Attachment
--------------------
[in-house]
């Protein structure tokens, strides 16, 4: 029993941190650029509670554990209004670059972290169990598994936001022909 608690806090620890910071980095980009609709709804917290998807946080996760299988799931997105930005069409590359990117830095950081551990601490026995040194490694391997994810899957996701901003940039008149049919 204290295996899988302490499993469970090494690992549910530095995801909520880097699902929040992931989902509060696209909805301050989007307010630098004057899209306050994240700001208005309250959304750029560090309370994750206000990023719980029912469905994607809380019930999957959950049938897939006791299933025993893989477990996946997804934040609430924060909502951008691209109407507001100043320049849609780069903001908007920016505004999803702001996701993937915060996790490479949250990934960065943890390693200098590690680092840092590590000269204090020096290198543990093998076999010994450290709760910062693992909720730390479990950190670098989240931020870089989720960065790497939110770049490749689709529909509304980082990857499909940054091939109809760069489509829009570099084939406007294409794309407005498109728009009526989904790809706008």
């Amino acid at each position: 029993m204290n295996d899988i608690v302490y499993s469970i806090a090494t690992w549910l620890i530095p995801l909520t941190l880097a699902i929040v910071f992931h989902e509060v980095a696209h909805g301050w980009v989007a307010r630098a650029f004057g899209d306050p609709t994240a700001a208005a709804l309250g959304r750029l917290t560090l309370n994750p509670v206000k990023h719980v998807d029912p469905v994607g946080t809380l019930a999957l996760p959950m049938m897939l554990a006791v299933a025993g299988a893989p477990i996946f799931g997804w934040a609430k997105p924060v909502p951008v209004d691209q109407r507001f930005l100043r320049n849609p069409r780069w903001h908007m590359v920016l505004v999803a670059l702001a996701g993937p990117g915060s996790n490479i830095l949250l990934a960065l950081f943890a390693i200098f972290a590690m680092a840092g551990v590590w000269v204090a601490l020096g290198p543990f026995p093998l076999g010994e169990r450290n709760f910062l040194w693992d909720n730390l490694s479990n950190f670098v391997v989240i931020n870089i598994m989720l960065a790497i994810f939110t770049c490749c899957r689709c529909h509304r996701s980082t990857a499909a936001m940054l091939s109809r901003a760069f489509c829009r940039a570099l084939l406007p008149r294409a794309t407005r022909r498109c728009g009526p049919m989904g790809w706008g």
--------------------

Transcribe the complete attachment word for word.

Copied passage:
[in-house]
């Protein structure tokens, strides 16, 4: 029993941190650029509670554990209004670059972290169990598994936001022909 608690806090620890910071980095980009609709709804917290998807946080996760299988799931997105930005069409590359990117830095950081551990601490026995040194490694391997994810899957996701901003940039008149049919 204290295996899988302490499993469970090494690992549910530095995801909520880097699902929040992931989902509060696209909805301050989007307010630098004057899209306050994240700001208005309250959304750029560090309370994750206000990023719980029912469905994607809380019930999957959950049938897939006791299933025993893989477990996946997804934040609430924060909502951008691209109407507001100043320049849609780069903001908007920016505004999803702001996701993937915060996790490479949250990934960065943890390693200098590690680092840092590590000269204090020096290198543990093998076999010994450290709760910062693992909720730390479990950190670098989240931020870089989720960065790497939110770049490749689709529909509304980082990857499909940054091939109809760069489509829009570099084939406007294409794309407005498109728009009526989904790809706008």
């Amino acid at each position: 029993m204290n295996d899988i608690v302490y499993s469970i806090a090494t690992w549910l620890i530095p995801l909520t941190l880097a699902i929040v910071f992931h989902e509060v980095a696209h909805g301050w980009v989007a307010r630098a650029f004057g899209d306050p609709t994240a700001a208005a709804l309250g959304r750029l917290t560090l309370n994750p509670v206000k990023h719980v998807d029912p469905v994607g946080t809380l019930a999957l996760p959950m049938m897939l554990a006791v299933a025993g299988a893989p477990i996946f799931g997804w934040a609430k997105p924060v909502p951008v209004d691209q109407r507001f930005l100043r320049n849609p069409r780069w903001h908007m590359v920016l505004v999803a670059l702001a996701g993937p990117g915060s996790n490479i830095l949250l990934a960065l950081f943890a390693i200098f972290a590690m680092a840092g551990v590590w000269v204090a601490l020096g290198p543990f026995p093998l076999g010994e169990r450290n709760f910062l040194w693992d909720n730390l490694s479990n950190f670098v391997v989240i931020n870089i598994m989720l960065a790497i994810f939110t770049c490749c899957r689709c529909h509304r996701s980082t990857a499909a936001m940054l091939s109809r901003a760069f489509c829009r940039a570099l084939l406007p008149r294409a794309t407005r022909r498109c728009g009526p049919m989904g790809w706008g």